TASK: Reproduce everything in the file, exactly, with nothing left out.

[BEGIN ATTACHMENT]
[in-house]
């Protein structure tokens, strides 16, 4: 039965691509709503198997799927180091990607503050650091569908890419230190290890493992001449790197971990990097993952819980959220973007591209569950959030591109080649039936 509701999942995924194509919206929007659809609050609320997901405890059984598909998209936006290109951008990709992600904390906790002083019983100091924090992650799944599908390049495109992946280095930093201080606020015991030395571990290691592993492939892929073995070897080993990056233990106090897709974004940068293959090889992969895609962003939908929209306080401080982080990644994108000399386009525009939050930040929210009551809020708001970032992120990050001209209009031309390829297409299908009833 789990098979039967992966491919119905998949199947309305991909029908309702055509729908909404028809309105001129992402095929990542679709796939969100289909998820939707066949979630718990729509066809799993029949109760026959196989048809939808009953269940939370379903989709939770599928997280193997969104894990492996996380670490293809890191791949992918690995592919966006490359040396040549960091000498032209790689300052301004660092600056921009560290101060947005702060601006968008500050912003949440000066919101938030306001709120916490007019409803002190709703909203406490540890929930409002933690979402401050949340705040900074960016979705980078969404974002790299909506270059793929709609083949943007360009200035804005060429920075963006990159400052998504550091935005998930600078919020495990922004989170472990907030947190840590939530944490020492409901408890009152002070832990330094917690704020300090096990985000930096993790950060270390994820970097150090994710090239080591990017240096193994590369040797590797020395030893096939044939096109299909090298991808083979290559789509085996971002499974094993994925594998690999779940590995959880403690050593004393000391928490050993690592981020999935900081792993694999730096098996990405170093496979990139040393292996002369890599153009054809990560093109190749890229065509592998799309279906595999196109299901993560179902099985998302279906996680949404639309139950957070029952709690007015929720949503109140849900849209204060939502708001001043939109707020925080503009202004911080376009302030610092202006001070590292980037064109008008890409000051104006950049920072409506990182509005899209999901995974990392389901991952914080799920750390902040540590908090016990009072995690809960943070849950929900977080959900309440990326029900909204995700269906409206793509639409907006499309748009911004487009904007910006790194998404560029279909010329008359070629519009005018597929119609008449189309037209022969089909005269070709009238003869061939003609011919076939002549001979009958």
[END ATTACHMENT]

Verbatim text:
[in-house]
């Protein structure tokens, strides 16, 4: 039965691509709503198997799927180091990607503050650091569908890419230190290890493992001449790197971990990097993952819980959220973007591209569950959030591109080649039936 509701999942995924194509919206929007659809609050609320997901405890059984598909998209936006290109951008990709992600904390906790002083019983100091924090992650799944599908390049495109992946280095930093201080606020015991030395571990290691592993492939892929073995070897080993990056233990106090897709974004940068293959090889992969895609962003939908929209306080401080982080990644994108000399386009525009939050930040929210009551809020708001970032992120990050001209209009031309390829297409299908009833 789990098979039967992966491919119905998949199947309305991909029908309702055509729908909404028809309105001129992402095929990542679709796939969100289909998820939707066949979630718990729509066809799993029949109760026959196989048809939808009953269940939370379903989709939770599928997280193997969104894990492996996380670490293809890191791949992918690995592919966006490359040396040549960091000498032209790689300052301004660092600056921009560290101060947005702060601006968008500050912003949440000066919101938030306001709120916490007019409803002190709703909203406490540890929930409002933690979402401050949340705040900074960016979705980078969404974002790299909506270059793929709609083949943007360009200035804005060429920075963006990159400052998504550091935005998930600078919020495990922004989170472990907030947190840590939530944490020492409901408890009152002070832990330094917690704020300090096990985000930096993790950060270390994820970097150090994710090239080591990017240096193994590369040797590797020395030893096939044939096109299909090298991808083979290559789509085996971002499974094993994925594998690999779940590995959880403690050593004393000391928490050993690592981020999935900081792993694999730096098996990405170093496979990139040393292996002369890599153009054809990560093109190749890229065509592998799309279906595999196109299901993560179902099985998302279906996680949404639309139950957070029952709690007015929720949503109140849900849209204060939502708001001043939109707020925080503009202004911080376009302030610092202006001070590292980037064109008008890409000051104006950049920072409506990182509005899209999901995974990392389901991952914080799920750390902040540590908090016990009072995690809960943070849950929900977080959900309440990326029900909204995700269906409206793509639409907006499309748009911004487009904007910006790194998404560029279909010329008359070629519009005018597929119609008449189309037209022969089909005269070709009238003869061939003609011919076939002549001979009958």